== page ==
Bears still face questions on offensive line
For all the optimism after that offseason makeover, the Chicago Bears are facing some familiar questions.
Many center on the offensive line.
''You know, that's fine,'' tackle Chris Williams said. ''We'll take the challenge. We'll come out and work hard every day.''
How high the payoff is could go a long way toward determining whether the Bears meet their goals. They believe they have the talent to make a run to the Super Bowl after adding Pro Bowl receiver Brandon Marshall and depth throughout the roster, but the image of Jay Cutler running for his life and being driven like a nail into the turf far too often is difficult to shake.
So is the cold, hard fact that the line has ranked among the league's worst the past few years, and on a team with most of the starting spots locked up, Williams finds himself in one of the most heated competitions. He's in a race for the job at left tackle with incumbent J'Marcus Webb, and offensive coordinator Mike Tice made one thing clear: It is open.
''It's going to be a dogfight for those two guys,'' he said. ''I'm not going to put up with any (garbage) as far as turning guys free and not protecting the quarterback. I just told you I have too many athletes to not be able to throw the football explosively, and no, it's not his job to lose. He might think so, but if he thinks so, he's wrong.
''We're going to keep the heat on both of them, and we want to see when we get in pads who's going to block our good pass rushers,'' Tice added. ''I know they can both run block, but we're not going to go out there and run the ball 50 times a game, so you've got to be able to protect. If they can't protect, they can't play for us.''
Protecting Cutler's blind side has been a big problem for the Bears since the strong-armed quarterback arrived from Denver in 2009, particularly the past two years when Mike Martz was the offensive coordinator. Cutler was sacked an NFL-leading 75 times during that span even though he missed the final six games last season because of a broken right thumb.
Martz's reliance on seven-step drops certainly didn't help a line that just wasn't a good fit for that scheme. Injuries were a factor, too, and so was simply poor play in the trenches.
While new general manager Phil Emery brought in Marshall, the No. 1 receiver the Bears had been lacking, that left tackle question mark remains.
''Between those two we're looking for somebody that's consistent,'' Emery said. ''That looks like a consistent starter, someone who can contribute to winning football.''
Webb started all 16 games at left tackle last season after starting 12 at right tackle the previous year. He allowed 14 sacks, tied for most in the league (Guy Whimper, Jacksonville) and the 13 offensive penalties against him were the worst among any offensive player in the NFL, according to STATS LLC.
Even so, Emery sees Webb as the ideal body type for the position with ''very good feet, very good range'' and the right temperament.
''As a first year left tackle, did he make progress as a left tackle? Yes, he certainly did,'' Emery said. ''Does he need to make more progress to be that guy that I said, that consistent starter so that when we lineup on Sundays we know that our left tackle is a consistent starting left tackle? Yes, he needs to make more progress.''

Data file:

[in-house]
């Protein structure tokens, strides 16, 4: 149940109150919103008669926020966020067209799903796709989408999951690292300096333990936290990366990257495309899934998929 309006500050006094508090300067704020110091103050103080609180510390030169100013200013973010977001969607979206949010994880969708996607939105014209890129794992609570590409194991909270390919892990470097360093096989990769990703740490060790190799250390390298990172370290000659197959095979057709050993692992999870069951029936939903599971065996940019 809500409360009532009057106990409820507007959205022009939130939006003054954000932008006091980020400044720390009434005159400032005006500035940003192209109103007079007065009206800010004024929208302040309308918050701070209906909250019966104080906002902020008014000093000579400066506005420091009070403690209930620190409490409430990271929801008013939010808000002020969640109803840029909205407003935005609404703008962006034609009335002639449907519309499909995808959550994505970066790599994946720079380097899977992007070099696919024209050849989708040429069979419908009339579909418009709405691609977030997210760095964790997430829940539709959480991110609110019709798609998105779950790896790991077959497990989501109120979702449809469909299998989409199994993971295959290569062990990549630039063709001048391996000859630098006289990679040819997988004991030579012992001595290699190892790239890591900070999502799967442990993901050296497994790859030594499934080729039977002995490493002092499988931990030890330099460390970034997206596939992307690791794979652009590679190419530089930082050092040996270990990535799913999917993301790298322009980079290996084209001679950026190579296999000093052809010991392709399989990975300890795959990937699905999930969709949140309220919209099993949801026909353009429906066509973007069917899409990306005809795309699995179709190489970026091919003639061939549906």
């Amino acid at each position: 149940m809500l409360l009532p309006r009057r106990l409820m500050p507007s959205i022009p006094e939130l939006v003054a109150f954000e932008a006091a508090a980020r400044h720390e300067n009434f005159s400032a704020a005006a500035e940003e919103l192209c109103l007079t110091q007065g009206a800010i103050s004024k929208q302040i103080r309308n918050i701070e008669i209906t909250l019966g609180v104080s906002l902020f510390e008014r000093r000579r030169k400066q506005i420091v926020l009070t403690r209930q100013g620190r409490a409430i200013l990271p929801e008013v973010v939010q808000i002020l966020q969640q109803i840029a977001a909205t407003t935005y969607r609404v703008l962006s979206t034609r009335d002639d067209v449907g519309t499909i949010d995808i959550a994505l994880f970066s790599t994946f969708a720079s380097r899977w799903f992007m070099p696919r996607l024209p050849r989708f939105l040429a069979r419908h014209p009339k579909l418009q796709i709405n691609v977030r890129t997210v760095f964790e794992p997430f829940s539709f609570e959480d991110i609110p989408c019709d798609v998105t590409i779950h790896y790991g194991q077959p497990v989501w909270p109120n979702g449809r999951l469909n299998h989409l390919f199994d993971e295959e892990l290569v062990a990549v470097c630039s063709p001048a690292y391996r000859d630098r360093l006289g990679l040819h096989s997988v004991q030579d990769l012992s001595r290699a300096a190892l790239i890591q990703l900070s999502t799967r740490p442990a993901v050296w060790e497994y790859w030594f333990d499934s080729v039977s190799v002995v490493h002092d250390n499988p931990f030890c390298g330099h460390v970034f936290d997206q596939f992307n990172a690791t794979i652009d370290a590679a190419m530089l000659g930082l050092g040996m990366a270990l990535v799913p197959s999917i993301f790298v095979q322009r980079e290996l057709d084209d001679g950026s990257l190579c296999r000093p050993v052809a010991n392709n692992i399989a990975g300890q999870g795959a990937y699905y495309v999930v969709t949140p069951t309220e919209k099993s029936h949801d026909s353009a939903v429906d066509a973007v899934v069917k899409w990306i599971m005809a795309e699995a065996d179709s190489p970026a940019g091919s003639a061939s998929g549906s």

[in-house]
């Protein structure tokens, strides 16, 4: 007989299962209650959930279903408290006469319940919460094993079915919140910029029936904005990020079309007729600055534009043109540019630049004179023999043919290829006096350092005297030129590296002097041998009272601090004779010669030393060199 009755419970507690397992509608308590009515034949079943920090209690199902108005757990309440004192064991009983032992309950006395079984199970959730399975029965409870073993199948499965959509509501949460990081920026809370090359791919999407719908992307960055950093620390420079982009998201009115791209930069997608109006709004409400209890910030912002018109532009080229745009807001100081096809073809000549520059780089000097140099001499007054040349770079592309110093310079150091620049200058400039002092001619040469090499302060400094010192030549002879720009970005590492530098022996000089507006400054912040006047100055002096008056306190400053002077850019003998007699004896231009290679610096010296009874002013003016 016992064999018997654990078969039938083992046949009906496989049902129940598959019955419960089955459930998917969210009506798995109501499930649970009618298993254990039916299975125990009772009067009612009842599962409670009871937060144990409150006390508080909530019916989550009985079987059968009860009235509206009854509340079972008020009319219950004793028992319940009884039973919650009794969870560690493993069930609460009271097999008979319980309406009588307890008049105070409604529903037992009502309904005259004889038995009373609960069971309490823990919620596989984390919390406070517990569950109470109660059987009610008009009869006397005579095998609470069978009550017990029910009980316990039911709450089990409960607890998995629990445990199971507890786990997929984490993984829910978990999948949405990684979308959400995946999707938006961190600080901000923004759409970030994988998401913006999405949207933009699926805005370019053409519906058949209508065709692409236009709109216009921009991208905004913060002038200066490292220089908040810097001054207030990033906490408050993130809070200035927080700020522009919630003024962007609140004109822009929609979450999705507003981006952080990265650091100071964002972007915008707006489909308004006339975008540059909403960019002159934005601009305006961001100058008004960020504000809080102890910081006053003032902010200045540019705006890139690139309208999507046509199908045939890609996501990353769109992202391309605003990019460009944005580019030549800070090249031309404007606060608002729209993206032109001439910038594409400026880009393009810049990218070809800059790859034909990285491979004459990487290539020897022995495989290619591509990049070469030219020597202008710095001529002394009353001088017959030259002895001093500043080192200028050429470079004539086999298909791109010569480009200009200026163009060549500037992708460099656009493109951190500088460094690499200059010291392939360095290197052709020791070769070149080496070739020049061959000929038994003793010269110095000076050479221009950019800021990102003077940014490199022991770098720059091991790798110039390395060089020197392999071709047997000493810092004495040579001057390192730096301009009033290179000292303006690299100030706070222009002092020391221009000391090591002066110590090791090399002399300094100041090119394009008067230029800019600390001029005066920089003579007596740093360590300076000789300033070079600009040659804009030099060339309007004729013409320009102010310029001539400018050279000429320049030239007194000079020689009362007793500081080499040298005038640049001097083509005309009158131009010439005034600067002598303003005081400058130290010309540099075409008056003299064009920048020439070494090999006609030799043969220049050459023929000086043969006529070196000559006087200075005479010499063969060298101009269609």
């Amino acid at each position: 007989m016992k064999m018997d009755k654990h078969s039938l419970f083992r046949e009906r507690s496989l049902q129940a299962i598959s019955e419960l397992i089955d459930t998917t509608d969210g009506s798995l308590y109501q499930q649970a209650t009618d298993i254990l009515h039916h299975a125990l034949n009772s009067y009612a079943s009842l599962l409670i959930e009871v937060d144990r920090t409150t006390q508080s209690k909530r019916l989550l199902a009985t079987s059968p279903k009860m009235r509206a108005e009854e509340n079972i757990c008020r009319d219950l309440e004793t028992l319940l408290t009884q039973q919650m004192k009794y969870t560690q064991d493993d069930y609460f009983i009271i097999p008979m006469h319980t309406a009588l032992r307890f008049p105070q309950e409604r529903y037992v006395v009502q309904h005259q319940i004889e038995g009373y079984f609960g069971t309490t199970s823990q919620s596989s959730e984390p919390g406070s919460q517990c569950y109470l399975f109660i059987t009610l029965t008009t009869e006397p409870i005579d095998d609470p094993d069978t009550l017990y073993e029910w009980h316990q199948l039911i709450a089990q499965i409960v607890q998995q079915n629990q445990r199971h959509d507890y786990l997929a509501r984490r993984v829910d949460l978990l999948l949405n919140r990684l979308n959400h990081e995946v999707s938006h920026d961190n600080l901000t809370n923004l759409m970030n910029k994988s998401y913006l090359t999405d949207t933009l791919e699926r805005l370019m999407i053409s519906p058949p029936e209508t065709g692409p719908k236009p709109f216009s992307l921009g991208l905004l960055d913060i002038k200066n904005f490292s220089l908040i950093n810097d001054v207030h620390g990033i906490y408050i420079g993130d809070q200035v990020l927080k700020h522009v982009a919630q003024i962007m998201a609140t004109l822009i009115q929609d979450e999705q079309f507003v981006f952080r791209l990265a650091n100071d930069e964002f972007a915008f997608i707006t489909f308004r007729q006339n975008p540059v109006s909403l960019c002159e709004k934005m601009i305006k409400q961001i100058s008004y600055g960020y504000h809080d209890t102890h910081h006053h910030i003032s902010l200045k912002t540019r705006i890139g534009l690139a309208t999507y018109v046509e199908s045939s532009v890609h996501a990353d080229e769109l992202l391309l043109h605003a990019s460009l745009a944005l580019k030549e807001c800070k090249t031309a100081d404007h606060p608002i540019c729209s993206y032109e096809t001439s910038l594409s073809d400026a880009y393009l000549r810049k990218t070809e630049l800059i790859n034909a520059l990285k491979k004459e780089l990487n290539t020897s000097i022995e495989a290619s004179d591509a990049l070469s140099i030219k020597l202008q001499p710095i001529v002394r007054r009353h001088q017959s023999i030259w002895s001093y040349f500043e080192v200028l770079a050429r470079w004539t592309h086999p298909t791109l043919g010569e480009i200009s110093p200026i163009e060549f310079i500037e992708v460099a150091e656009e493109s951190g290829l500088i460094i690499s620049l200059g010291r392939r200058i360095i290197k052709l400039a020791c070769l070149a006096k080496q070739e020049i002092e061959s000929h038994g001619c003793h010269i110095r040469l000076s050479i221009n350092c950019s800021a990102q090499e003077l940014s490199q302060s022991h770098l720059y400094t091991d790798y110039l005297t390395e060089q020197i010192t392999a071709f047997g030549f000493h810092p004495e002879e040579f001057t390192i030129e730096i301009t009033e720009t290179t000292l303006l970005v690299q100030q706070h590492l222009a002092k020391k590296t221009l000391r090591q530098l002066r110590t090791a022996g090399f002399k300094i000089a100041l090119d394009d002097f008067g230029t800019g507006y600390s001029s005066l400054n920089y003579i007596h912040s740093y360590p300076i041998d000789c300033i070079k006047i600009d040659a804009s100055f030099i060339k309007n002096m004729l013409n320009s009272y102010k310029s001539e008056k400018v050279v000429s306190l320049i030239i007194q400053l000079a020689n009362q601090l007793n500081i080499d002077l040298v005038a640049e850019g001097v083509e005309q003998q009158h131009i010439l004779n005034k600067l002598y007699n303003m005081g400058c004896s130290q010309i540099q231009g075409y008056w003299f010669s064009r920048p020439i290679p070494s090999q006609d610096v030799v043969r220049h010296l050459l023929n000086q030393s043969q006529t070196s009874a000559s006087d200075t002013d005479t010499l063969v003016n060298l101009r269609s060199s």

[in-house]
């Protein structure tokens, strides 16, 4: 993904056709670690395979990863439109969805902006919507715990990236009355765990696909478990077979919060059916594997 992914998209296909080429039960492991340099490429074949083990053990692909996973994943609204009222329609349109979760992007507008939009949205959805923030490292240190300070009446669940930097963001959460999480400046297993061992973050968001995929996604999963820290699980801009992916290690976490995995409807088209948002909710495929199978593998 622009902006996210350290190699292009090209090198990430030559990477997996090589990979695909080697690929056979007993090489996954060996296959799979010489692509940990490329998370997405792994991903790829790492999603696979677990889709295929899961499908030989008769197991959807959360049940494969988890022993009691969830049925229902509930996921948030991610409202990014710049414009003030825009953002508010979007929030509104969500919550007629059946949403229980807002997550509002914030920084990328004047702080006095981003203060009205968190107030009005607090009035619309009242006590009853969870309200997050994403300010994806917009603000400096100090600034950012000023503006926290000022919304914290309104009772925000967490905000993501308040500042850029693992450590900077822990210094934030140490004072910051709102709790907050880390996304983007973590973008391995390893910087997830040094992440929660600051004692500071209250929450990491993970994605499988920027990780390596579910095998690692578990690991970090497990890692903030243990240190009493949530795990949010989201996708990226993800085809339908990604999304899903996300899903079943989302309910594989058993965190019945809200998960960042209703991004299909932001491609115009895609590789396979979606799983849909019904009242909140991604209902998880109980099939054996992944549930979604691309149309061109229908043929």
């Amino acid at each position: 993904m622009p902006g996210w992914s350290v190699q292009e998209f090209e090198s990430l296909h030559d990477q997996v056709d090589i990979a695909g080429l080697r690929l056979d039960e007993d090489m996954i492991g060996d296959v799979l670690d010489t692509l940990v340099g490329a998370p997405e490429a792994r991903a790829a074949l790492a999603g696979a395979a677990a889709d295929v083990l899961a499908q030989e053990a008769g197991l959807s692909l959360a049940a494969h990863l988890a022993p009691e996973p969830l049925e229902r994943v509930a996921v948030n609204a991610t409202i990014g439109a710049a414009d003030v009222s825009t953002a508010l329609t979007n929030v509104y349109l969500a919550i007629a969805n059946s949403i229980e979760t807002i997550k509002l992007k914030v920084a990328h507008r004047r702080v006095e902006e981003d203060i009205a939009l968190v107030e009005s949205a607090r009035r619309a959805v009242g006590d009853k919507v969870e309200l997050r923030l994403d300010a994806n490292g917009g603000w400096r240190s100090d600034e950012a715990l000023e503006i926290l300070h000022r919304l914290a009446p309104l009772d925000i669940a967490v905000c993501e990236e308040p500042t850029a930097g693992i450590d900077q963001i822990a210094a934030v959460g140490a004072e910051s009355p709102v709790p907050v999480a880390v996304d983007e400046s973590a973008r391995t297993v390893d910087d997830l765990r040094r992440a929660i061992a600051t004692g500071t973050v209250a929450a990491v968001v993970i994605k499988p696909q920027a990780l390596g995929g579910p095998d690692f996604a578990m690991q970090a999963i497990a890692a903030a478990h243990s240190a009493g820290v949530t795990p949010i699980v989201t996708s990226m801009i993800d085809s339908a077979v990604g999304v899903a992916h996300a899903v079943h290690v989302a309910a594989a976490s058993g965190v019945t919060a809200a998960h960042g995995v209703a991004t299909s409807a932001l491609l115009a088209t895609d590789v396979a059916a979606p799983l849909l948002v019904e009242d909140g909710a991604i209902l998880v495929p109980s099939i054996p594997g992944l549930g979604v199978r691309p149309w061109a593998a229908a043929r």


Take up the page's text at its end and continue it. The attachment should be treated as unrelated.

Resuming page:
So it's no surprise that the Bears are giving Williams another look at the position. The two split time with the first team during offseason workouts and minicamp.
''It doesn't affect me too much,'' Webb said. ''You just got to come out here and do your job, get better every day and help your team out.''
For Williams, it's another chance to deliver the way the Bears hoped he would. Instead, the former first-round draft pick has been limited by injuries since he entered the league in 2008.
He came in as a left tackle and appeared in nine games as a rookie after missing the first seven with a back injury. He played mostly on the right side the following season and mostly at left guard the past two years, a hand injury last November cutting short his season. The line had already been banged up by then, with rookie right tackle Gabe Carimi suffering a season-ending knee injury in the second game.
''You don't want to excuse performance, but we recovered from injuries where a lot of teams couldn't if we didn't have the depth that we did,'' said Carimi, a first-round pick from Wisconsin last year. ''Bearing that in mind, if we stay healthy there's a lot of optimism on the offensive line.''
One reason for the optimism is Tice's promotion from line coach.
Even though the offensive line ranked 27th last season and 32nd in 2010, he was widely praised for getting the most out of an undermanned unit. Both years, that group performed better as the year wore on, particularly after the Bears committed more to the running game and got away from the deep quarterback drops.
NOTES: The Bears got a scare during Friday's practice when WR Devin Hester tweaked his ankle in a collision down the middle with S Major Wright. Hester stayed down for a moment before hobbling off, but he quickly returned and caught a pass. ''It's just something that happens in football,'' Hester said. ... Special teams coordinator Dave Toub said Hester is the No. 1 kickoff returner and that newcomer Eric Weems will be ''1A.'' On punt returns, Hester is also No. 1.